Evening primrose oil and borage oil provide no benefits for people with eczema compared with placebo, says Cochrane review.
Atopic eczema, also known as atopic dermatitis, is an itchy skin condition with no known cure. Usually emerging in childhood, it affects about 10 to 20% of school age children, who may suffer with tight, red, painful skin, sleepless nights and low self-esteem due to appearance, itching and scratching. For around 60% of people, the disorder will improve or clear up by adulthood. Creams, ointments, bath additives, topical steroids and antihistamines are some of the treatments prescribed to ease the condition. However, people often turn to complementary therapies such as evening primrose oil and borage oil in the belief that they will avoid side effects of conventional eczema treatments. Both evening primrose oil and borage oil contain high quantities of gamma linoleic acid, which was once thought to play a role in reducing skin inflammation in eczema.
The researchers analysed the benefits and side effects associated with evening primrose oil and borage oil in 27 studies involving a total of 1,596 people (adults and children) in 27 countries. Participants took evening primrose oil or borage oil, or a placebo, for between 3-24 weeks. Overall, the researchers found that taking evening primrose or borage oil offered no clear improvement of eczema symptoms over placebos. Commonly used placebos included olive oil and paraffin oil. There was also no improvement in quality of life with the complementary therapies, although only two studies considered this measure.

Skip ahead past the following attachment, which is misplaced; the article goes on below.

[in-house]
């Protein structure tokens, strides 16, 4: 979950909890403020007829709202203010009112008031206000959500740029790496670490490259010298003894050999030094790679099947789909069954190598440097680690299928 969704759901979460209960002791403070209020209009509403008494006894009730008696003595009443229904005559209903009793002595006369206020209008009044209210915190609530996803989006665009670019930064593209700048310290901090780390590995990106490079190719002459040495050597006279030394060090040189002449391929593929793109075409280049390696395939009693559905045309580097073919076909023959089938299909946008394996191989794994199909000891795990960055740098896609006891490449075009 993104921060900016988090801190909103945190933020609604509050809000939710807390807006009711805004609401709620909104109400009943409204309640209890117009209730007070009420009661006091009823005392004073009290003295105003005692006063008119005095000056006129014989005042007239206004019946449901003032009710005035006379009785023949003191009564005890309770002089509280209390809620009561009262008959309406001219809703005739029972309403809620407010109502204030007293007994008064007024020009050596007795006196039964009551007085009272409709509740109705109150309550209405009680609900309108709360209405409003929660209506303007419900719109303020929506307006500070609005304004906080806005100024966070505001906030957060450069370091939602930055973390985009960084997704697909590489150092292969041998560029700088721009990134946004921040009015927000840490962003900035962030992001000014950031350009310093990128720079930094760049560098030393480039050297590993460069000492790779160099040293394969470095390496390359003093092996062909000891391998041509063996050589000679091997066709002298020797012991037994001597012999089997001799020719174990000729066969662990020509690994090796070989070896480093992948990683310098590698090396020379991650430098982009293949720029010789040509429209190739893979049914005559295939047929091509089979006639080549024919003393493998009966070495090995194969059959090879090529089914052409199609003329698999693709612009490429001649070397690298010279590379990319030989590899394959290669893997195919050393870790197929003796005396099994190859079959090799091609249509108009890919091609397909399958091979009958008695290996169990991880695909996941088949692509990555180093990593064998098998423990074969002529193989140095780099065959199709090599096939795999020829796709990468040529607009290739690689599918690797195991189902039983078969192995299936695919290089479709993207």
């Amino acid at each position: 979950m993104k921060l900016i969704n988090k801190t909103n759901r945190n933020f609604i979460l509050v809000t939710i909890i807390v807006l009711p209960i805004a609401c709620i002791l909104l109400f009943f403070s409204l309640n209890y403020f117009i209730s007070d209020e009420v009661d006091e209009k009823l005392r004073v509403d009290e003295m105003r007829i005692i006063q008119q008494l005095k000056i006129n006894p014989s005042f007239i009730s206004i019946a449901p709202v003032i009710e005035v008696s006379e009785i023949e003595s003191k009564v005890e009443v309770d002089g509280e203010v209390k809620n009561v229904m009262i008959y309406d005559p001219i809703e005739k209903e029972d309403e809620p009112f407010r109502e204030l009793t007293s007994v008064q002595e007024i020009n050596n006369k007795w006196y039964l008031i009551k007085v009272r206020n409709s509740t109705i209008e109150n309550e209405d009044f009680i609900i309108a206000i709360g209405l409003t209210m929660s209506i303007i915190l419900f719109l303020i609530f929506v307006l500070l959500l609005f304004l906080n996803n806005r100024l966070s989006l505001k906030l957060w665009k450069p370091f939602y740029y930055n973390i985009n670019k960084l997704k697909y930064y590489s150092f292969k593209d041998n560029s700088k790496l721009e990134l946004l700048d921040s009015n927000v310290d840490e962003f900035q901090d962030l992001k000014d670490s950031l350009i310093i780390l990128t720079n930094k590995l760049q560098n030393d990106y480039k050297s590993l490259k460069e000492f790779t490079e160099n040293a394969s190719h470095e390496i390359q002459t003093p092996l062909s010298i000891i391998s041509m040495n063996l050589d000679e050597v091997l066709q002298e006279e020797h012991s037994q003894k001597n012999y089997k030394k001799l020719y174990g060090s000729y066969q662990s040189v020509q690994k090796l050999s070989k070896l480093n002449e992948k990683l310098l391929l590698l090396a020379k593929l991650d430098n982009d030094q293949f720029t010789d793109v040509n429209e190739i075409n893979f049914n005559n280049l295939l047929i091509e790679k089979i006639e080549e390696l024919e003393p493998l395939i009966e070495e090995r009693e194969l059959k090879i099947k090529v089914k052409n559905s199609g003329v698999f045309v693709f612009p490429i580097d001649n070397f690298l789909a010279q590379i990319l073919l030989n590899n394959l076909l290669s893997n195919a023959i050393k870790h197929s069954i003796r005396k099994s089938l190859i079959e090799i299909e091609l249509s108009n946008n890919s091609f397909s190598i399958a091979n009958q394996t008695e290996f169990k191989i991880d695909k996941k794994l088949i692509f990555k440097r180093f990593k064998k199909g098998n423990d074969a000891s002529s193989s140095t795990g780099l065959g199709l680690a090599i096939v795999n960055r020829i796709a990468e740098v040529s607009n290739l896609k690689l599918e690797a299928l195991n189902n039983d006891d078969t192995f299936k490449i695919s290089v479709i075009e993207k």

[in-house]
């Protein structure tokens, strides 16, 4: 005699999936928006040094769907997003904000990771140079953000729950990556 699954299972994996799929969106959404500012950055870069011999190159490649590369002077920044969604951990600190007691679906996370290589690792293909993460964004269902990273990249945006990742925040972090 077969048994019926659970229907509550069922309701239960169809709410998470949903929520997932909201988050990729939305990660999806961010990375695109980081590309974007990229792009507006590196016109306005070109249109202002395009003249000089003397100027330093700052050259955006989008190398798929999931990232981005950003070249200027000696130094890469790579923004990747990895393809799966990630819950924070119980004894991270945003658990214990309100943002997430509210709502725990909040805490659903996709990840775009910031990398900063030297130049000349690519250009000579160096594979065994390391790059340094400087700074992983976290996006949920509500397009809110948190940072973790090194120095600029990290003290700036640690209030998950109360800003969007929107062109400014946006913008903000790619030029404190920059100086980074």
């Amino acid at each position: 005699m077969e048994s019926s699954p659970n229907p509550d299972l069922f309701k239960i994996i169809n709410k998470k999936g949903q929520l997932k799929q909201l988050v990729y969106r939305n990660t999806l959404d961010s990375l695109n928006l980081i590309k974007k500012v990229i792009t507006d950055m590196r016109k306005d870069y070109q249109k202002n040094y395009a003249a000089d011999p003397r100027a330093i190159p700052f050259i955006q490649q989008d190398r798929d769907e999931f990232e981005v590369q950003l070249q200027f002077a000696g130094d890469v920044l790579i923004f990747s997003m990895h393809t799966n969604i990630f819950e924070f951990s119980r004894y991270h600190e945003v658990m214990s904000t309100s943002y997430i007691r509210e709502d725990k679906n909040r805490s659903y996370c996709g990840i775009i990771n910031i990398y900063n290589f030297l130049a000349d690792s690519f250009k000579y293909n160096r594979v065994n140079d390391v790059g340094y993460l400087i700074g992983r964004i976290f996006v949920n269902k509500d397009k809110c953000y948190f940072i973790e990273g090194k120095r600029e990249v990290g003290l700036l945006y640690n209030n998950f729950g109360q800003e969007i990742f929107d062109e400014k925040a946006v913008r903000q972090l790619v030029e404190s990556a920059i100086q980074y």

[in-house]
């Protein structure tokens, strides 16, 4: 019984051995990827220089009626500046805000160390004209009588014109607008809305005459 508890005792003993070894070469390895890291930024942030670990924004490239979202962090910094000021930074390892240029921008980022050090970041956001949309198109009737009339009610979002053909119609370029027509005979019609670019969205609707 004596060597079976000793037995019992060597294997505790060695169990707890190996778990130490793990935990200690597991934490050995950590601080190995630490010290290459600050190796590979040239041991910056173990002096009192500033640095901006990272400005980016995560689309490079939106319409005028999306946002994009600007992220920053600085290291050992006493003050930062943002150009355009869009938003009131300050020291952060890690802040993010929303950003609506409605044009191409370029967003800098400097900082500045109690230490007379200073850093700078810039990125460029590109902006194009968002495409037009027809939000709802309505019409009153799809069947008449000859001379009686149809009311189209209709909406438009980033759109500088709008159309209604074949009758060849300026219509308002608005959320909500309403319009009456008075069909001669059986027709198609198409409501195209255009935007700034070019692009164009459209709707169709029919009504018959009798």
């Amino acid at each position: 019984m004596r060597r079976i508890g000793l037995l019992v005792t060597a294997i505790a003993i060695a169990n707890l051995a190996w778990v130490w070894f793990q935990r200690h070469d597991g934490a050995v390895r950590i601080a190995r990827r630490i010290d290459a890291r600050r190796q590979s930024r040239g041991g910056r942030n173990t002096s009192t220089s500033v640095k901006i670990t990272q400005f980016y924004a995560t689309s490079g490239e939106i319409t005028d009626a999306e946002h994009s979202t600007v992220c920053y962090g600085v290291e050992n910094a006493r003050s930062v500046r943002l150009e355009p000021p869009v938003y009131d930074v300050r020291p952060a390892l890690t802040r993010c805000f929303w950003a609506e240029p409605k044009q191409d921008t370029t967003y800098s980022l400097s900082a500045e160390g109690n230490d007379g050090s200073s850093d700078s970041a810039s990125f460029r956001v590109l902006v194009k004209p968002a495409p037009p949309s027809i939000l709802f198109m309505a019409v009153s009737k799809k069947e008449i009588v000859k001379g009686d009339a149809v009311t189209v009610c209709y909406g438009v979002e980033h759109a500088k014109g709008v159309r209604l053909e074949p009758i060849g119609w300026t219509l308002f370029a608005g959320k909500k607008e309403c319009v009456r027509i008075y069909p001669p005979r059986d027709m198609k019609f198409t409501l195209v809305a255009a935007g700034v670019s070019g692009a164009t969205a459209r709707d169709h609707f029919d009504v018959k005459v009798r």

"There is no evidence that taking either evening primrose or borage oil is of benefit to eczema sufferers," said lead researcher Joel Bamford of the University of Minnesota Medical School and Essentia Health System in Duluth, Minnesota, US. "Given the strength of the evidence in our review, we think further studies on the use of these complementary therapies to treat eczema would be hard to justify."
Some participants in the studies experienced mild side effects such as headaches and stomach upsets or diarrhoea as they also did while taking placebos. However, none of the selected studies evaluated or mentioned bleeding or anti-clotting effects, which have previously been associated with evening primrose oil. "Consumers need to be warned that oral evening primrose oil is listed as a known cause of increased bleeding for those taking Coumadin or warfarin, a very common medication," said Bamford.